PerspectiveBiochemistry

Of sizzling steaks and DNA repair

See allHide authors and affiliations

Science  14 Jul 2017:
Vol. 357, Issue 6347, pp. 130-131
DOI: 10.1126/science.aan8293

You are currently viewing the summary.

View Full Text

Summary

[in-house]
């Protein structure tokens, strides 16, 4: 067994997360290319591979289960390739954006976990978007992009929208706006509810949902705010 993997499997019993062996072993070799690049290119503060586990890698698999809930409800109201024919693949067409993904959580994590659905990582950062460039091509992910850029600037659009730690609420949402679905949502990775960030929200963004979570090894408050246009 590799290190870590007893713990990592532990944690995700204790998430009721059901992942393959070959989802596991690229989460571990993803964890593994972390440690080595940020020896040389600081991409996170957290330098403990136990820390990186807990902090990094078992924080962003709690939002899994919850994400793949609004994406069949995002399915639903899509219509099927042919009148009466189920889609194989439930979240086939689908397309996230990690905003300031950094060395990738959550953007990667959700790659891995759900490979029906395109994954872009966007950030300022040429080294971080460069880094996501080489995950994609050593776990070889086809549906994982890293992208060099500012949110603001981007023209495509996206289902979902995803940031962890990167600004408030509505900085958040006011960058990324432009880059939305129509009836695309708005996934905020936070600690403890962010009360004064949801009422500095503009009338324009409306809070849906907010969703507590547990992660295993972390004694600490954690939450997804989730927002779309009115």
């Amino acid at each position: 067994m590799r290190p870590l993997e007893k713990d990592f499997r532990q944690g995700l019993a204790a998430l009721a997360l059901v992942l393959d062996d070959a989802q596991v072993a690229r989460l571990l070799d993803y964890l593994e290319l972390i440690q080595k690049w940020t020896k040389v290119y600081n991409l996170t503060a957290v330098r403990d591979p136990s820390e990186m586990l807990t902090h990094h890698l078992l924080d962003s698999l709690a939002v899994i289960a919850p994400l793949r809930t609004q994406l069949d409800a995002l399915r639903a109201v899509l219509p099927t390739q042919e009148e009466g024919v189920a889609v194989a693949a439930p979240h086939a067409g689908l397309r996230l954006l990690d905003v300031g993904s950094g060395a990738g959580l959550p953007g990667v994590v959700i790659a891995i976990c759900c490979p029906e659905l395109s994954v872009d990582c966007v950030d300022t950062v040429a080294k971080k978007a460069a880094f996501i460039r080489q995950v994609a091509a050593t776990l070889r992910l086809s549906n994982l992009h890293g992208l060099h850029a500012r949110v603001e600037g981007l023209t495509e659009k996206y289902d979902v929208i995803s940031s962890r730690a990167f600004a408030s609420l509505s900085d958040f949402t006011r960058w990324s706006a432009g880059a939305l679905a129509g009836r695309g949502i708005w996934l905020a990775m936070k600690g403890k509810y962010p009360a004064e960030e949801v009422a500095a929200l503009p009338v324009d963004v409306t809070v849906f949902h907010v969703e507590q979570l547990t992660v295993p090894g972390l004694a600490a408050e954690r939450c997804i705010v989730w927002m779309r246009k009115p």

In a now famous paper for gastronomes, French physician and chemist Louis C. Maillard described in 1912 the spontaneous reaction between sugars and proteins at high temperatures (1). Sugars, often thought of as chemically inert, possess a carbonyl group (in the form of aldehydes and ketones) that, at elevated temperatures, is highly reactive toward free amine groups in proteins, ultimately forming advanced glycation end (AGE) products. The so-called “Maillard” reaction is the reason why the browning of meat reveals delicious flavors; AGE carbonyl adducts alter the aromatic and gustatory properties of biomolecules present in cooked food products. But should we care about the natural decomposition of sugars or the production of aldehydes and ketones in our bodies? As suspected by Maillard himself, the answer is an emphatic yes because carbonyls are ubiquitous and can compromise cell health. On page 208 of this issue, Richarme et al. (2) identify that an unusual protease “cleans up” dicarbonyl adducts on nucleotides as a protective mechanism. Interestingly, this enzyme, called DJ-1, also repairs proteins that have been similarly damaged by carbonyl modification. The study points to a possible new mechanism for repairing endogenous DNA damage.